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Keighley vet warns of the risks of buying dogs online
5:32pm Monday 16th June 2014 in News
A KEIGHLEY vet is again warning people of the risks of buying a dog online, after a Denholme couple purchased a British Bulldog that had actually come from Hungary.
Laura Smales, 24, and Nathan Woodhead, 25, had no idea their new dog – Winston – was imported from abroad. They were faced with the choice of either paying expensive quarantine kennel fees or having their new pet put down.
Luckily, however, the veterinary team at Vets4Pets, in Hard Ings Road, managed to trace Winston's rabies vaccination records in Hungary - meaning he could return to his new home.
Miss Smales, who works as a teaching assistant, said she and her boyfriend had bought two-year-old Winston in Wales after spotting him advertised on the internet a month ago.
After bringing him home they took him to Vets4Pets to be castrated and to have a microchip fitted, only for the staff there to discover he already had a Hungarian microchip in him.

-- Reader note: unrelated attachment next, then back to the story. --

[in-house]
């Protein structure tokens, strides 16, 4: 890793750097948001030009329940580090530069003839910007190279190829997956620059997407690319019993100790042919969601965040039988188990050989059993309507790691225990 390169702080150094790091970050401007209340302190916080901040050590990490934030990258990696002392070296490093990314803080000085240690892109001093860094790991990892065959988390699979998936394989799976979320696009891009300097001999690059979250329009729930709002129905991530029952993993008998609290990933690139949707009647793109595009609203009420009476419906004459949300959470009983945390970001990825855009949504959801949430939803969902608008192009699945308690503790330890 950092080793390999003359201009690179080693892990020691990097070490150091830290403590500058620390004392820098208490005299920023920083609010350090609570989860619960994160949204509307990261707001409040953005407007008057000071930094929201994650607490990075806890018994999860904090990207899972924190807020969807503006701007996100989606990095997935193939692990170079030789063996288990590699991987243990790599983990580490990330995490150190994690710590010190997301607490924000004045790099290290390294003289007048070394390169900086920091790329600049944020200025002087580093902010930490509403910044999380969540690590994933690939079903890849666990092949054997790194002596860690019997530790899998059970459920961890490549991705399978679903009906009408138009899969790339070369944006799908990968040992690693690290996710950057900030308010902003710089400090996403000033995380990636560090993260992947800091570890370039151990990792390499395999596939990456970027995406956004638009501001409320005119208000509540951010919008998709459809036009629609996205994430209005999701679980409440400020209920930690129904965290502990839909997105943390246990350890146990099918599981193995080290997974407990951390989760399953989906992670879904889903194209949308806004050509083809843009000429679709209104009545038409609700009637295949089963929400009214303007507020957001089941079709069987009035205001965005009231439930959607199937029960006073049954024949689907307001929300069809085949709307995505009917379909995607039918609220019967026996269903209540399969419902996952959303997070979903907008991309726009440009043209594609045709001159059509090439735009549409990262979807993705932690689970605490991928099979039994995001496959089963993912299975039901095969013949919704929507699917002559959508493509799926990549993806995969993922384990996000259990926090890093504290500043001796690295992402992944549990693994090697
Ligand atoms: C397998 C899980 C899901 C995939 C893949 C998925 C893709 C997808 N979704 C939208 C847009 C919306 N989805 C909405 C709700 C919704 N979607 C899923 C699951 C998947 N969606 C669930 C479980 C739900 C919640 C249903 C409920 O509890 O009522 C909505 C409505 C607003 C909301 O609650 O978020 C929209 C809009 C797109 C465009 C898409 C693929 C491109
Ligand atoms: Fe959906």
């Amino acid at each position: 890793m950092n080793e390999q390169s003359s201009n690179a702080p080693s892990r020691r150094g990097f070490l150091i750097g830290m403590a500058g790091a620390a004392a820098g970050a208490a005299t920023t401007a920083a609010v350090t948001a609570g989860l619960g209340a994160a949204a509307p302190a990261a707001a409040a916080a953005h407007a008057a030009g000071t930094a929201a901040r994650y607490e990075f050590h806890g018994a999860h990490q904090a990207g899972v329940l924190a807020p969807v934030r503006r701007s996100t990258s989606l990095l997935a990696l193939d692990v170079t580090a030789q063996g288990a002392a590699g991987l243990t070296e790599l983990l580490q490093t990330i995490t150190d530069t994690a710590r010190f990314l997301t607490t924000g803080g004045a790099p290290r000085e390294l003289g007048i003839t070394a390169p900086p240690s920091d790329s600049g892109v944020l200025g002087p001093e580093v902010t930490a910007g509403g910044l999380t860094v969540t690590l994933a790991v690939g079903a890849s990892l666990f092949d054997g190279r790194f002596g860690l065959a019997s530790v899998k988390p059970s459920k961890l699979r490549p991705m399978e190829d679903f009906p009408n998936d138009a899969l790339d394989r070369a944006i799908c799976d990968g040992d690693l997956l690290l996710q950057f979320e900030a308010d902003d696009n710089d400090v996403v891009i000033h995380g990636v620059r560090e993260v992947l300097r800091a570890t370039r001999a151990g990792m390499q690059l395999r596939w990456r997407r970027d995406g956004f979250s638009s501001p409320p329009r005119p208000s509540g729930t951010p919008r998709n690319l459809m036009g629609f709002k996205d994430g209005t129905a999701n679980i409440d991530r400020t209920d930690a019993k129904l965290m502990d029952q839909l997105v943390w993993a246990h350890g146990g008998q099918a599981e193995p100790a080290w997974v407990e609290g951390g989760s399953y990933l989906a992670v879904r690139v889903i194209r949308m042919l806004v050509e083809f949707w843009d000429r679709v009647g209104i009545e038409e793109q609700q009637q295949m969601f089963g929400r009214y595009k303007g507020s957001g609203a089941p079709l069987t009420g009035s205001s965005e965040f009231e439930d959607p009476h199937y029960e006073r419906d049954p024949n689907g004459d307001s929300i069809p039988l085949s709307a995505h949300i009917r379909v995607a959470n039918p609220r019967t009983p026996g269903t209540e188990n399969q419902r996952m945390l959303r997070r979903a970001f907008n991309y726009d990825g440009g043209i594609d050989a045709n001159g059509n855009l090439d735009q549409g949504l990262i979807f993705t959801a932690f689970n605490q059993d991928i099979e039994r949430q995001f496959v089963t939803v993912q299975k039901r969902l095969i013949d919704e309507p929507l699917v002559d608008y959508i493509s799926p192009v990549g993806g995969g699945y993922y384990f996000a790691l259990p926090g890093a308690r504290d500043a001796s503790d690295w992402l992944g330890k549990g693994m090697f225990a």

The couple had not been told Winston was from abroad when they bought him, nor had they been given a pet passport.
This meant the Keighley vet initially did not know whether or not Winston was vaccinated against rabies or whether he had been brought into the UK legally.
Miss Smales said: "We were just in utter shock. We couldn't believe it. We'd thought that maybe he might have a few health problems, but we'd never imagined that he could come from Hungary.
"We'd been feeling excited to have bought a dog, but all that was spoilt."
Vet Lara Clarkson said: "Rabies is a disease that kills people – as well as dogs. We don't currently have rabies in the UK but it is found abroad, so it is really important that any dog coming in to this country has been vaccinated to make sure they don't bring the disease with them.
"Luckily for Winston and his family, it turned out that he had been vaccinated - but the paperwork proving this had not been passed on with the dog by the previous owners."
"People must always ask lots of questions when they purchase a new dog.
"They have to make sure they know where the dog was born, and should ask for vaccination records. They must also ask if the dog is microchipped and ask for the microchip paperwork so that they can transfer the ownership details into their name."
In February, the same veterinary practice dealt with a puppy originally from Lithuania, which had not been properly vaccinated against rabies.
It had been bought by a Keighley family, but because its paperwork turned out to be false it had to be put down.